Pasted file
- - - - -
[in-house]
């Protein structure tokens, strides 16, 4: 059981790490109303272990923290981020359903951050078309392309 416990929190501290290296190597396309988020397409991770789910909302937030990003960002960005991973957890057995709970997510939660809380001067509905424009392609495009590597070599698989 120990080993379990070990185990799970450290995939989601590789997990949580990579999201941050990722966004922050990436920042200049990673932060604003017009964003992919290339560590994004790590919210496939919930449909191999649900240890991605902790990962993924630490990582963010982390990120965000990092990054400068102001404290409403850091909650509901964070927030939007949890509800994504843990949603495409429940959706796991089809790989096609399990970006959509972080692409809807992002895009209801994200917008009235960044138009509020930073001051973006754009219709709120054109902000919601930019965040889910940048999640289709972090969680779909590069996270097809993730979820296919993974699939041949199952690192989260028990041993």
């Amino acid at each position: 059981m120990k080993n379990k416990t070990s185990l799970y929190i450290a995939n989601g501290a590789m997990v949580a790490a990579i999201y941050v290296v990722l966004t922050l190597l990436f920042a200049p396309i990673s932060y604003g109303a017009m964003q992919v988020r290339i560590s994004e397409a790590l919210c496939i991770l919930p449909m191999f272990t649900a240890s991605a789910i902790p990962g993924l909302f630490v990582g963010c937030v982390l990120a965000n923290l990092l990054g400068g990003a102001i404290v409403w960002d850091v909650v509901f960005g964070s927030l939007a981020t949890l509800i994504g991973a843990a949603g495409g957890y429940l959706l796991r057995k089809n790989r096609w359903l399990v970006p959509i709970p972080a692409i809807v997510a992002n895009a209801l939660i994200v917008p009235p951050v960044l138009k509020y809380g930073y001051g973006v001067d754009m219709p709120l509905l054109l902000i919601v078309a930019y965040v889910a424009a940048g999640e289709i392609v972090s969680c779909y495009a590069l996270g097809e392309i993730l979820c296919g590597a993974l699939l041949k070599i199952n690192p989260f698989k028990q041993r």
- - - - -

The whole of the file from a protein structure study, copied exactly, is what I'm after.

[in-house]
């Protein structure tokens, strides 16, 4: 059981790490109303272990923290981020359903951050078309392309 416990929190501290290296190597396309988020397409991770789910909302937030990003960002960005991973957890057995709970997510939660809380001067509905424009392609495009590597070599698989 120990080993379990070990185990799970450290995939989601590789997990949580990579999201941050990722966004922050990436920042200049990673932060604003017009964003992919290339560590994004790590919210496939919930449909191999649900240890991605902790990962993924630490990582963010982390990120965000990092990054400068102001404290409403850091909650509901964070927030939007949890509800994504843990949603495409429940959706796991089809790989096609399990970006959509972080692409809807992002895009209801994200917008009235960044138009509020930073001051973006754009219709709120054109902000919601930019965040889910940048999640289709972090969680779909590069996270097809993730979820296919993974699939041949199952690192989260028990041993």
């Amino acid at each position: 059981m120990k080993n379990k416990t070990s185990l799970y929190i450290a995939n989601g501290a590789m997990v949580a790490a990579i999201y941050v290296v990722l966004t922050l190597l990436f920042a200049p396309i990673s932060y604003g109303a017009m964003q992919v988020r290339i560590s994004e397409a790590l919210c496939i991770l919930p449909m191999f272990t649900a240890s991605a789910i902790p990962g993924l909302f630490v990582g963010c937030v982390l990120a965000n923290l990092l990054g400068g990003a102001i404290v409403w960002d850091v909650v509901f960005g964070s927030l939007a981020t949890l509800i994504g991973a843990a949603g495409g957890y429940l959706l796991r057995k089809n790989r096609w359903l399990v970006p959509i709970p972080a692409i809807v997510a992002n895009a209801l939660i994200v917008p009235p951050v960044l138009k509020y809380g930073y001051g973006v001067d754009m219709p709120l509905l054109l902000i919601v078309a930019y965040v889910a424009a940048g999640e289709i392609v972090s969680c779909y495009a590069l996270g097809e392309i993730l979820c296919g590597a993974l699939l041949k070599i199952n690192p989260f698989k028990q041993r």